Agreed. But how exactly? For instance, take the two Wiktionary pages on
and "colour". Would they benefit more from two separate Lexemes (similar
things are on Wiktionary), or from a single Lexeme, to automatically keep
pages in sync?
The model determines how our data is going to be used. We cannot rely on
presentation layer to work out kinks in the model. And more importantly, we
can't make fundamental changes to the model later, as that would break
Once we have the simple pieces working, we can
actually try to understand
where the machinery is creaking and not working well, and then think
Slow iteration is nice as long as you don't produce artifact you need to
compatible with. I have become extremely wary of lock-in - Wikitext is the
lock-in I have ever seen. Some aspects of how we implemented the Wikibase
for Wikidata also have proven to be really hard to iterate on. Iterating
model itself is even harder, since it is bound to break all clients in a
fundamental way. We just got very annoyed comments just for making two
the Wikibase model optional.
Switching from single-lemma to multi-lemma would be a major breaking
with lots of energy burned on backwards compatibility. The opposite switch
be much simpler (because it adds guarantees, instead of removing them).
But until then I would prefer to keep the system
as dumb and
simple as possible.
I would prefer to keep the user generated *data* as straight forward as
possible. That's more important to me than a simple meta-model. The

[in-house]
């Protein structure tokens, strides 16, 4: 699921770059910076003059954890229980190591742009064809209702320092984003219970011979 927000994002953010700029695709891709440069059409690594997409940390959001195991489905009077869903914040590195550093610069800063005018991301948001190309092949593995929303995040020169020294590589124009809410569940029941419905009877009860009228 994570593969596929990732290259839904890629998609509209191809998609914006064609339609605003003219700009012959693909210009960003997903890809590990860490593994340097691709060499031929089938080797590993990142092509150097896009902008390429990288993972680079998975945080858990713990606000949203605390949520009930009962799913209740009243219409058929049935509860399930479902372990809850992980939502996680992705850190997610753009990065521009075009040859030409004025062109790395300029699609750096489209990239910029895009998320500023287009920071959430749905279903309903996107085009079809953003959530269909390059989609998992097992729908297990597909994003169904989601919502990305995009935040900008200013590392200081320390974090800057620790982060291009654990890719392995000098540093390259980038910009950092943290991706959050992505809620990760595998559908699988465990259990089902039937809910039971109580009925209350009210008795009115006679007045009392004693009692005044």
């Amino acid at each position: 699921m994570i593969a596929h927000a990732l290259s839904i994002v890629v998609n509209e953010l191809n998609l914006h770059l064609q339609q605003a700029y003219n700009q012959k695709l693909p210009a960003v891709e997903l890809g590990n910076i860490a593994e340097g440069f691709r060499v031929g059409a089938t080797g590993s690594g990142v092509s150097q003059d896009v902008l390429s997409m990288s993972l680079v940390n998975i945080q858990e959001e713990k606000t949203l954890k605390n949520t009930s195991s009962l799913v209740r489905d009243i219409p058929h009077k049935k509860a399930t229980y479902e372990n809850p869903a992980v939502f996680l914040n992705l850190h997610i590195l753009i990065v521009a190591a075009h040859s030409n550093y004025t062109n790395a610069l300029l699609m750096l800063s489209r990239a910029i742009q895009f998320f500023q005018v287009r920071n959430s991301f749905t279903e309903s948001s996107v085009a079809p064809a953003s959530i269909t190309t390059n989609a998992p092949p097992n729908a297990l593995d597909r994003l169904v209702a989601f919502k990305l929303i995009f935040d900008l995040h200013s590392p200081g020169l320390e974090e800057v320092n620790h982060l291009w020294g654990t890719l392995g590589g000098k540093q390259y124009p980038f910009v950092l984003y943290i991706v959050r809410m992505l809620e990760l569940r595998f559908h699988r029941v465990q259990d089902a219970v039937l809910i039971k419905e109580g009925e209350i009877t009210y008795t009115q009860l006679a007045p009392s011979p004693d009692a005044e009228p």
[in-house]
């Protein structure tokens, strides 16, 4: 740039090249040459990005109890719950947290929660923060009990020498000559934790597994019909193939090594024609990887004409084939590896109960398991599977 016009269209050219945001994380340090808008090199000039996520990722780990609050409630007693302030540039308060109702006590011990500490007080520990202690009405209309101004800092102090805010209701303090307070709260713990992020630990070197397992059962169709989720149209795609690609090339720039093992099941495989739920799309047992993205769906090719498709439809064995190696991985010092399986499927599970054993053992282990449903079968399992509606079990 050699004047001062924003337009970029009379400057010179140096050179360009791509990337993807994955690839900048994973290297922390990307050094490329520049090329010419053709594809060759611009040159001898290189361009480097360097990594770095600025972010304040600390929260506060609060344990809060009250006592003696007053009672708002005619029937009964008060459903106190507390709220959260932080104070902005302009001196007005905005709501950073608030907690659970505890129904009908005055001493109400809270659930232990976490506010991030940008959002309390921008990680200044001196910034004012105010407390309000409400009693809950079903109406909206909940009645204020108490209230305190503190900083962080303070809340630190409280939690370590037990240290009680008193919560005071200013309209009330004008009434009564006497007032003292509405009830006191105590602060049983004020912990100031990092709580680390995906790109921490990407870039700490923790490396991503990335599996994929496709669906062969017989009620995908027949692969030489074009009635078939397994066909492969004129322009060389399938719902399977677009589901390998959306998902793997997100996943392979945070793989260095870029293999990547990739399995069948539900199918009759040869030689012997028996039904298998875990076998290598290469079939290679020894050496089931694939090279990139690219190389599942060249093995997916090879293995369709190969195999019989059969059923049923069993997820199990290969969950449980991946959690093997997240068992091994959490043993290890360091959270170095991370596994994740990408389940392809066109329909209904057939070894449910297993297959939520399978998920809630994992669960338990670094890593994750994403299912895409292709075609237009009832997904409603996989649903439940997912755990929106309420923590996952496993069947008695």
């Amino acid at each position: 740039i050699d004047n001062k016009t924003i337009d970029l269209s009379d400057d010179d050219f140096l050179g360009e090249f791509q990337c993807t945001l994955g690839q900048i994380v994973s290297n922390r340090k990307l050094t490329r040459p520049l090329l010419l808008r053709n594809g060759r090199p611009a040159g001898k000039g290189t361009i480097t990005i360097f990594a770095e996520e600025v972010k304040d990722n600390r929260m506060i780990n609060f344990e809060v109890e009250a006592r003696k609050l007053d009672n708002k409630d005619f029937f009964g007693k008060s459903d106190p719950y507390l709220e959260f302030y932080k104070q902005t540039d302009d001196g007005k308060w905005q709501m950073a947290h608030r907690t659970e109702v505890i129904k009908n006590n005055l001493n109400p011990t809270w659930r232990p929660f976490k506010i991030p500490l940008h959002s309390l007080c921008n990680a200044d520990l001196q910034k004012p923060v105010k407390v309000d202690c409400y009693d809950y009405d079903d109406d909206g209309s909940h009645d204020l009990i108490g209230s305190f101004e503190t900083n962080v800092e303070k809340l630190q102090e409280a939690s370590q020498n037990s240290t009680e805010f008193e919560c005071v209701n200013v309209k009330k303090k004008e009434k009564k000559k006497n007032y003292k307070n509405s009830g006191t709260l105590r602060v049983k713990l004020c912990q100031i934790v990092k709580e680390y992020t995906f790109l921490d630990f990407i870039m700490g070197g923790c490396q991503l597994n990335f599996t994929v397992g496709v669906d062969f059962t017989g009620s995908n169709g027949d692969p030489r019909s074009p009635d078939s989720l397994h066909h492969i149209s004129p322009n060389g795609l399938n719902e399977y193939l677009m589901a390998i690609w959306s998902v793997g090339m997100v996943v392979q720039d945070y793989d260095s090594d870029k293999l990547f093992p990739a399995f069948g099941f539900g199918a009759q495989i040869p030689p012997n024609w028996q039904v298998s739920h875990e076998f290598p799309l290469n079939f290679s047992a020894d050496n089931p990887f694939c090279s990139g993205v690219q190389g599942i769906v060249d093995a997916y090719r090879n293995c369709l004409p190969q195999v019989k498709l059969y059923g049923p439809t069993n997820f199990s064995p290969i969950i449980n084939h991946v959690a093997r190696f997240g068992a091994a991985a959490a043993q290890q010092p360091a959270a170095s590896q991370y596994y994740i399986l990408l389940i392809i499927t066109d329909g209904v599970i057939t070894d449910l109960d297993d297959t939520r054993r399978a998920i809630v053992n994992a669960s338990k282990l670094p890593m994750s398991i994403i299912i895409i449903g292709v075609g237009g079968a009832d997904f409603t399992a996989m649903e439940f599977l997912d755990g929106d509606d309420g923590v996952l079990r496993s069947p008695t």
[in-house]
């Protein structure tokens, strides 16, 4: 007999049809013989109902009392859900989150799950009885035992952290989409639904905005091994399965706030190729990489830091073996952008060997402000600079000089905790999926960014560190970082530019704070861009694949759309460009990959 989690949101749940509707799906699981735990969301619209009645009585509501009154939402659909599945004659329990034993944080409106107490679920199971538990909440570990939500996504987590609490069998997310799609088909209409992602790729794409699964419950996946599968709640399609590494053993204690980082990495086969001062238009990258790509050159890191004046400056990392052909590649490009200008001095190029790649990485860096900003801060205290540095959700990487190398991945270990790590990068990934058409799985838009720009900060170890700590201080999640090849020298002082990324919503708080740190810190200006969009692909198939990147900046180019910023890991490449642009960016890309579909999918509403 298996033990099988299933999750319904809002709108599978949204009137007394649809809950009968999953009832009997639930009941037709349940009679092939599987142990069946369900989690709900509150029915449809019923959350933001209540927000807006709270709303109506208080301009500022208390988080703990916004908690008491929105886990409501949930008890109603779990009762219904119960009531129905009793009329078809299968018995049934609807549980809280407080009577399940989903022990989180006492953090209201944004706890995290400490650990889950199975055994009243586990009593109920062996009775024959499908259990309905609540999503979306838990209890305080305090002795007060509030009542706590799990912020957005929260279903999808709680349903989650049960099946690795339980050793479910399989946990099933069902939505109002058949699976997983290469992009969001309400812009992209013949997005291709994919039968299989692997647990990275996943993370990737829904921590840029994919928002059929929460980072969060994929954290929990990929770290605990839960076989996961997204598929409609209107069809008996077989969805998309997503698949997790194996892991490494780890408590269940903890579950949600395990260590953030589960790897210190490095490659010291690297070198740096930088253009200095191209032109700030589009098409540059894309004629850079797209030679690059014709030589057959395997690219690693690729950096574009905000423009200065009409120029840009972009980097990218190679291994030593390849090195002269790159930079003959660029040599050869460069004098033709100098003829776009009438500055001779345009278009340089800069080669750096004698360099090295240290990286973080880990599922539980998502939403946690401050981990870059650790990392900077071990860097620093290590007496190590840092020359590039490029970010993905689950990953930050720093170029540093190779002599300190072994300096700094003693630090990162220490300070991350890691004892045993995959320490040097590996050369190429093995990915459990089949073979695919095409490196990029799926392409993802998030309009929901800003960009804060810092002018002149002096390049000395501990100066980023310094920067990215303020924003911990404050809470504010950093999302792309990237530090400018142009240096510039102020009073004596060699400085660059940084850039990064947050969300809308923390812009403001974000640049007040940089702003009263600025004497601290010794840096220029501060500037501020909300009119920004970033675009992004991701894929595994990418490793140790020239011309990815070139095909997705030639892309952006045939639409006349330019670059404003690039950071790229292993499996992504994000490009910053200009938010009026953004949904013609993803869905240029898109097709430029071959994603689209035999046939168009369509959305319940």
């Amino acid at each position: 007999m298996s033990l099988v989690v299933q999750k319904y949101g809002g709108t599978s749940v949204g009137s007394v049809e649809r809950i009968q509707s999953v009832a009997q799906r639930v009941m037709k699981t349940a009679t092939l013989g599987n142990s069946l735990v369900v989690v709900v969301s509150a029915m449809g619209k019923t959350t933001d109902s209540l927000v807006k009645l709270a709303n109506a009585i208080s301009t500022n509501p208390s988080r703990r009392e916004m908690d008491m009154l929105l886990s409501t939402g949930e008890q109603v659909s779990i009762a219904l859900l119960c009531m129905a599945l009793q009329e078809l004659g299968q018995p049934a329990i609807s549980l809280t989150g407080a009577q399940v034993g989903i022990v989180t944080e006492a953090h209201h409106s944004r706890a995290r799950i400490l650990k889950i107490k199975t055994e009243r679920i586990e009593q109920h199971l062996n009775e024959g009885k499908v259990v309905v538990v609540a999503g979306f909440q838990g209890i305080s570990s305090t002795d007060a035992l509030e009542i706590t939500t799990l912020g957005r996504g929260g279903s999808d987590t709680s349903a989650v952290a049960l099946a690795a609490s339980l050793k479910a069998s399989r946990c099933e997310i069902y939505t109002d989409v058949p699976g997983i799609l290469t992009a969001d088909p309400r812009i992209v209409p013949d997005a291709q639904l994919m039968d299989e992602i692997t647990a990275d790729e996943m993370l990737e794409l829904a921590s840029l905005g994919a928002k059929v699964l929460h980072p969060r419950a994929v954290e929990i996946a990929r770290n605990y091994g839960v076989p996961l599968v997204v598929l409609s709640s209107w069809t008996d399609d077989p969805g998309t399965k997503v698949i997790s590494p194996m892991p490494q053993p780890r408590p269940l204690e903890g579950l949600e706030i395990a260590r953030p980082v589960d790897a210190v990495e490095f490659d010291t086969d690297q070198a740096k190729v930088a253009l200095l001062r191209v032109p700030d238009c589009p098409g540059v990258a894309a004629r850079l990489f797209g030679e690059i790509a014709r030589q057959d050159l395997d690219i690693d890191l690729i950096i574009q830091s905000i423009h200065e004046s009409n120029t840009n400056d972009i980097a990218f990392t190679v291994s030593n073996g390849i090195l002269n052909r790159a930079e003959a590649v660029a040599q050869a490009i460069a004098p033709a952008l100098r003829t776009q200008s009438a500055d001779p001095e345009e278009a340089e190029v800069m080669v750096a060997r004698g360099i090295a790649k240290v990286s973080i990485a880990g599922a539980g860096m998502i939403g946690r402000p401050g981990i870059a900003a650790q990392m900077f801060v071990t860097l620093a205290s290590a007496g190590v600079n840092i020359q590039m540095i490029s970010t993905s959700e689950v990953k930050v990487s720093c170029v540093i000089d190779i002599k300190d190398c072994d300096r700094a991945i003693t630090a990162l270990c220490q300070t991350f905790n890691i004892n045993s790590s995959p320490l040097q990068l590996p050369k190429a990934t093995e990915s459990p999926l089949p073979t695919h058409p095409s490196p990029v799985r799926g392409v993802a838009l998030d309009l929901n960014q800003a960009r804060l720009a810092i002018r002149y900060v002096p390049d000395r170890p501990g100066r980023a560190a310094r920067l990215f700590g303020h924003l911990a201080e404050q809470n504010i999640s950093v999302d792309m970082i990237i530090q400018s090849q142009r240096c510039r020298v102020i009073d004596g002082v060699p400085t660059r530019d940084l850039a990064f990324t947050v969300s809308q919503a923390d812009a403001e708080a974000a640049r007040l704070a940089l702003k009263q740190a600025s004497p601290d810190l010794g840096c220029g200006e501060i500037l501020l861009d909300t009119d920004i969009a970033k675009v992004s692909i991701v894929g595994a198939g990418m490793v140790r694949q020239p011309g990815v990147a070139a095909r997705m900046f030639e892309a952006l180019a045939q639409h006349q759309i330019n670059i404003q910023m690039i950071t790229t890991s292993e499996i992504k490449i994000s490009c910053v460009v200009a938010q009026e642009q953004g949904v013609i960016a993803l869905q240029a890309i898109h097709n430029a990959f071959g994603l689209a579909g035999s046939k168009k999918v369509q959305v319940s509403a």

of the instance data determines the maintenance burden.
Am 20.11.2016 um 21:06 schrieb Philipp Cimiano:
Please look at the final spec of the lemon
In particular, check example: synsem/example7
Ah, thank you! I think we could model this in a similar way, by
Item that represents a (type of) frame from the Sense. Whether this should
special field or just a Statement I'm still undecided on.
Is it correct that in the Lemon model, it's not *required* to define a
frame for a sense? Is there something like a default frame?
2) Such spelling variants are modelled in lemon
as two different
of the same lexical entry.
In our understanding these are not two different
forms as you mention,
different spellings of the same form.
Indeed, sorry for being imprecise. And yes, if we have a multi-variant
should also have multi-variant Forms. Our lemma corresponds to the
form in Lemon, if I understand correctly.
The preference for showing e.g. the American or
English variant should be
stated by the application that uses the lexicon.
I agree. I think Denny is concerned with putting that burden on the
Proper language fallback isn't trivial, and the application may be a light
weight JS library... But I think for the naive case, it's fine to simply
Thank you all for your input!
Senior Software Developer
Gesellschaft zur Förderung Freien Wissens e.V.
Senior Software Developer
Gesellschaft zur Förderung Freien Wissens e.V.